There’s only one way to ride the train in Sri Lanka: standing in an open doorway with your hair in the wind while you desperately cling onto an ancient-looking rusty metal bar that looks as if it will peel away from the train cabin at any moment, as though your life depends upon it because it probably does.
Slowly, the small and previously empty platform filled up. First came an older woman, her hair a dull shade of red that had bleached almost orange in the searing Asian sun. Her daypack hung limply behind her and a quiet inquiry to the guard betrayed an American accent.
Then a group of three young women all pulling off the backpacker-chic look perfectly: tiny denim shorts, tight tank tops and glossy hair loosely pulled into messy knots at the back of their necks—a style that looks effortless, but I’ve never managed to pull off without half a can of spray and an entire packet of bobby pins. Dropping their heavy backpacks onto the platform they spoke in excitable English – their varying European accents harmonising gently.
One by one more arrived: all foreigners, all carrying large backpacks like a trail of turtles heading for the ocean. Which is, of course, exactly what we were all doing – making the journey from the city of Colombo to Sri Lanka’s southern beaches.
By the time the train limped into view the platform was packed with travellers. With a groaning sigh the train shuddered to a stop and the crowd surged forward—pushing, forcing their way inside carriages that were already overflowing.
I looked at the tiny space left once the girls in front of me had clambered inside. There wasn’t much room, but the engine at the front was already firing – signalling the imminent departure of the train. Thrusting my bag forward I jumped inside, turning to see if my partner had managed. He stood teetering on the steps of the train, his large backpack and gravity doing their best to pull him back to the platform. I grabbed him and held him steady as the train began to pull off. A man behind him, realising that there would be no room for one more, ran alongside the train in the hope of jumping into a less crowded carriage.
Once the train began to move, we began the process of arranging ourselves Tetris-style into any space that could hold us. We would not be able to move for the next 3 hours, we thought.
But that is not how Sri Lanka works. The fact that we were crammed into the cabin more tightly than a can of sardines was not enough to deter ambitious food vendors from walking up and down the carriages carrying large boxes of fruit on their heads. Even if I had wanted some refreshment, it was simply impossible to reach down into my bag to find a few rupees. But still they kept on coming every ten minutes for the entire 3-hour journey. They clambered expertly over us, forcing us all to become contortionists in order to allow their passage.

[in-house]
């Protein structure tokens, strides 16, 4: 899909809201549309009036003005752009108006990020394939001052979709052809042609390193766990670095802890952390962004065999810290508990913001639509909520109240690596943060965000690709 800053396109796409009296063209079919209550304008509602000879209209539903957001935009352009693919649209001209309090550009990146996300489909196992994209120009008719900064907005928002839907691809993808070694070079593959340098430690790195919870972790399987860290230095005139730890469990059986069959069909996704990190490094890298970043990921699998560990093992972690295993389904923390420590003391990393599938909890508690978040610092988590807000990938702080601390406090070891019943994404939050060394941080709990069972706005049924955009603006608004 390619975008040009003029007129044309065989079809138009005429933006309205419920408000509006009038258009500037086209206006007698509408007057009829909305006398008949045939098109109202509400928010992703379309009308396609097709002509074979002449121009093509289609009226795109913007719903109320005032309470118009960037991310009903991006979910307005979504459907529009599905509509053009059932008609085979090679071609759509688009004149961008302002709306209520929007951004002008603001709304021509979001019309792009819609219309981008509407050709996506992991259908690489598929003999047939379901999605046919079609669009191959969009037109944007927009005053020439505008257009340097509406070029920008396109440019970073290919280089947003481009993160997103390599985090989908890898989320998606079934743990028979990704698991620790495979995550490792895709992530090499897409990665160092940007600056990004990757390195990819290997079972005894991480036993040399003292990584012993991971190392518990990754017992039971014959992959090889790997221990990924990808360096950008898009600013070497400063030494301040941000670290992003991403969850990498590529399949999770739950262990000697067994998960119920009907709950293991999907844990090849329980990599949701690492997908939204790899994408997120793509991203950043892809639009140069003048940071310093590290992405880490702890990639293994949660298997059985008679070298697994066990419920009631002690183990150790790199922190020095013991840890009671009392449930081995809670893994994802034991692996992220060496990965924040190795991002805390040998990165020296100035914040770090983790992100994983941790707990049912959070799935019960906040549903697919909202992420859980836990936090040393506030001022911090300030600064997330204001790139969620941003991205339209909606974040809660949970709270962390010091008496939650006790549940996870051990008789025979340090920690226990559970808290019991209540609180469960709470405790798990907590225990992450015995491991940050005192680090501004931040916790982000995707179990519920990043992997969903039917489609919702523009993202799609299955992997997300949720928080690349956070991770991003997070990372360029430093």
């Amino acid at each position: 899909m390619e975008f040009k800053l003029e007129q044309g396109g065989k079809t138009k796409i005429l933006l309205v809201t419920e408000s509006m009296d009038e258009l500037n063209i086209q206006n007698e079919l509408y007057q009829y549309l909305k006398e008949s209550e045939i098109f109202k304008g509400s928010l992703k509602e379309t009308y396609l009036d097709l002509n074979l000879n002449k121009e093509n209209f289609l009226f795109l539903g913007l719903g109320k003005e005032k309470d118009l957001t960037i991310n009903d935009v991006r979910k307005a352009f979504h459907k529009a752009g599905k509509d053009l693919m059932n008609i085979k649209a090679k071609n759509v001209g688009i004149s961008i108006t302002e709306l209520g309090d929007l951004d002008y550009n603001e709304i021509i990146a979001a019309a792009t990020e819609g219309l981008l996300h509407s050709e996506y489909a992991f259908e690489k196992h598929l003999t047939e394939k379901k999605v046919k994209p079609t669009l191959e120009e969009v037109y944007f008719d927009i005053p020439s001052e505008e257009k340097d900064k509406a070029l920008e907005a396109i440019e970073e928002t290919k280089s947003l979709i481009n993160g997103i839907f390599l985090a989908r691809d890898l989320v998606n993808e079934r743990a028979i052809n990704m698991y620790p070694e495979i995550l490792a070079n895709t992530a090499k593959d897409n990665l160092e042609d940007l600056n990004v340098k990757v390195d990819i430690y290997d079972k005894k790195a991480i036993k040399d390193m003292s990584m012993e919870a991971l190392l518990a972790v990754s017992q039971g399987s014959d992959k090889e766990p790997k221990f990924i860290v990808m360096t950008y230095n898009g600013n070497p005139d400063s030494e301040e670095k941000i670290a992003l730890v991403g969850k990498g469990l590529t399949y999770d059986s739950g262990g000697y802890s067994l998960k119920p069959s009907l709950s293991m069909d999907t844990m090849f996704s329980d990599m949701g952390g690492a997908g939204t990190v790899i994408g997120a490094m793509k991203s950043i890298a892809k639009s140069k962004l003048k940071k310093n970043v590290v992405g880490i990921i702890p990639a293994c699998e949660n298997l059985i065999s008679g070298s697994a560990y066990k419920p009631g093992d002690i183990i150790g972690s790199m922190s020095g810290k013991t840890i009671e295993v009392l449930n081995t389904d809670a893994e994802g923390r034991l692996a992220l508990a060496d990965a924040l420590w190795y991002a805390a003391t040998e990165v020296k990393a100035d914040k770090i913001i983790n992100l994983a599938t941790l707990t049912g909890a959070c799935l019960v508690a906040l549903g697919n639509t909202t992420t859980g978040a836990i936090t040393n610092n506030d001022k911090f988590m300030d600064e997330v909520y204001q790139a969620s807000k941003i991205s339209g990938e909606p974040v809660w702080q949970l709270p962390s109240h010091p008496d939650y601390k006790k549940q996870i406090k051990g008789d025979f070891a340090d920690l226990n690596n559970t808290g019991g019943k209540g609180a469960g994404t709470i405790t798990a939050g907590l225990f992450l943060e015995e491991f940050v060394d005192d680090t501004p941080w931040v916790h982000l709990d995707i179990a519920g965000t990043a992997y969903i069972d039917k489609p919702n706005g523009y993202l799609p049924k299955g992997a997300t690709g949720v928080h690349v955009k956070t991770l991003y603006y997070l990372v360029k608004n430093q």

Next, a frail woman walked down the train and decided to stand in the tiny space where I could just about shuffle my feet. She started to talk to me. As much as I hoped that she was simply a friendly local wishing to speak with foreigners it seemed unlikely, and so I took advantage of the cramped conditions to pretend that I was unable to turn around fully towards her and faced away. Instead she directed her attention to the backpacker-chic girls who, it transpired, came from Russia and Denmark and were travelling for the first time. Before long she was sobbing hysterically about a terminal illness and begging them to take her to the hospital for treatment when the train arrived in Galle.
Civil War and the Asian Tsunami have seared devastating scars into the communities of Sri Lanka, making begging on the trains common. We rode this train only one day after the harrowing 10-year anniversary of the Tsunami, which caused the world’s worst ever train disaster on the very rails we were riding. The coastal route from Colombo to Galle runs within yards of the sea for the whole distance, and with trains being so overly packed a high death toll was inevitable when the giant waves powered into the side of the train washing it from the track and drowning almost everybody inside.
Many of these coastal communities have still not recovered from a disaster that hit them the hardest. It must be difficult, watching hoards of wealthy foreigners riding the very same trains every single day, to refrain from the temptation of asking somebody, anybody, for financial aid.
As a foreigner, it is hard to distinguish genuine need from the opportunist.
I would guess that most cases are genuine—poverty is very real in Sri Lanka. Thinking about the woman on the train, and how I ignored her, makes me feel like a terrible person.
For travellers, riding the rails in Sri Lanka is part of the experience—another thing to strike off the Bucket List—but to many desperate locals it is a potential lifeline.
Three hours later we clambered off the train, exhilarated but emotionally and physically exhausted.
Have you ever ridden the rails in Sri Lanka? Share your experiences in the comments below!